Typically, ISOs expire 10 years from the date you’re granted them, however, your company might enforce a post-termination exercise (PTE) period that gives you a shorter amount of time to exercise options after you leave the company. If you don’t exercise them before that period ends or before they expire, you’ll lose the opportunity to purchase them.
Even if your company gives you a long time to exercise ISOs after you leave, if you don’t exercise them within three months of leaving, they’ll lose their ISO tax treatment and will be taxed like NSOs.
When can I sell my shares?
You have to exercise ISOs and purchase shares before you can sell your shares. If you choose to exercise, you usually have two options: pay for the total in cash or do a “same-day sale”—in other words, sell a portion of your shares to cover the cost of exercise.
Selling to cover exercise costs is called a “cashless” exercise. It’s less risky because you haven’t invested your own money. However, selling shares right after exercising prevents you from taking advantage of ISOs’ favorable tax structure. Not all companies allow cashless exercises, so check to see if yours does before exercising and check with your tax advisor in general.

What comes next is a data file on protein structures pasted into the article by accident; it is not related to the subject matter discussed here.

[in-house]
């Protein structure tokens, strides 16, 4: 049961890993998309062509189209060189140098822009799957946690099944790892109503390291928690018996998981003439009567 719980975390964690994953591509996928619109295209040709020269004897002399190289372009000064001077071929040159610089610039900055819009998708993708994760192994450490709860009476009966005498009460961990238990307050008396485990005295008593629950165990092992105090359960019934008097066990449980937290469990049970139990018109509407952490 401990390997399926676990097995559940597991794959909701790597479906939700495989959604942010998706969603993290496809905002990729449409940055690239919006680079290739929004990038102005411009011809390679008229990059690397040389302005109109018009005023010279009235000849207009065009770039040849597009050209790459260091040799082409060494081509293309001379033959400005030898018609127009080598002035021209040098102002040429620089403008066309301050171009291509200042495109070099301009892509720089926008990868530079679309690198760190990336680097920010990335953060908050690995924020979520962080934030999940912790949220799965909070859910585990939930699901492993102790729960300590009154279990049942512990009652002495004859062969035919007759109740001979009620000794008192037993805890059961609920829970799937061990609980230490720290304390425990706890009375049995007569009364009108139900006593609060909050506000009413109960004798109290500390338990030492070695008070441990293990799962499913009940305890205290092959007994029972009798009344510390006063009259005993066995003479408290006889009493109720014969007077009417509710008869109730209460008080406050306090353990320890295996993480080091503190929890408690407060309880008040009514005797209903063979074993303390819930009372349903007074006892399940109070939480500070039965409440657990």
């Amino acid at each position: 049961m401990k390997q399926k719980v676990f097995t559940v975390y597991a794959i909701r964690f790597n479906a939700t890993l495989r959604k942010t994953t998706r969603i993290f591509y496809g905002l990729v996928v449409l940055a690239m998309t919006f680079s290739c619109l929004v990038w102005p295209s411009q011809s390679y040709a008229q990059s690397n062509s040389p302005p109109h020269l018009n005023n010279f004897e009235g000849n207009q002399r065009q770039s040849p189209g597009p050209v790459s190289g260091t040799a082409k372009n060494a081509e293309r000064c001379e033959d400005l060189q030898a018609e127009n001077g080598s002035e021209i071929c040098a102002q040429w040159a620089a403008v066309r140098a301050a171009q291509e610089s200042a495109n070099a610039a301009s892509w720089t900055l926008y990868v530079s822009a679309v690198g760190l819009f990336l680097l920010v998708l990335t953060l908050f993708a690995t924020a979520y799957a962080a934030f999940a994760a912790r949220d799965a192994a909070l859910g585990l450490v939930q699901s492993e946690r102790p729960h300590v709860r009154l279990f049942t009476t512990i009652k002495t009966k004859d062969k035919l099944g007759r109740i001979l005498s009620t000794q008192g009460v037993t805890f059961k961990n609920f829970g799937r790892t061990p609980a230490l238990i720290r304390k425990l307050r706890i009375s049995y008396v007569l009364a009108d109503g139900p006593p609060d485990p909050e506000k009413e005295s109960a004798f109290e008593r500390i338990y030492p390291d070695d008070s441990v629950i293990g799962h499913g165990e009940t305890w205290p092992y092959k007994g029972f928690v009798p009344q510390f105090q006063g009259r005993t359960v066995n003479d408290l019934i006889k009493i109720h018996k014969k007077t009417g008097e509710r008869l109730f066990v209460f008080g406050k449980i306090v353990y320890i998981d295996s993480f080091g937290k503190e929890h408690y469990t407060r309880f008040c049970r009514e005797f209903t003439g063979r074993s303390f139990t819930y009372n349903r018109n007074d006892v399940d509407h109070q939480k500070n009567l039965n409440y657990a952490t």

How are incentive stock options taxed?
There are two types of tax to consider with equity compensation: ordinary income tax and capital gains tax. The capital gains tax rate has historically been lower than the ordinary income tax rate.
One time you may have to pay taxes is at the time of exercise, When you exercise your ISOs, you don’t have to sell the resulting shares right away. If you do sell right away (for example, to cover the cost of exercise), the shares you sell won’t qualify for the ISO tax advantage. Instead, they’ll be taxed like NSOs and you’ll pay ordinary income tax on the spread between your strike price and the FMV at the time of sale.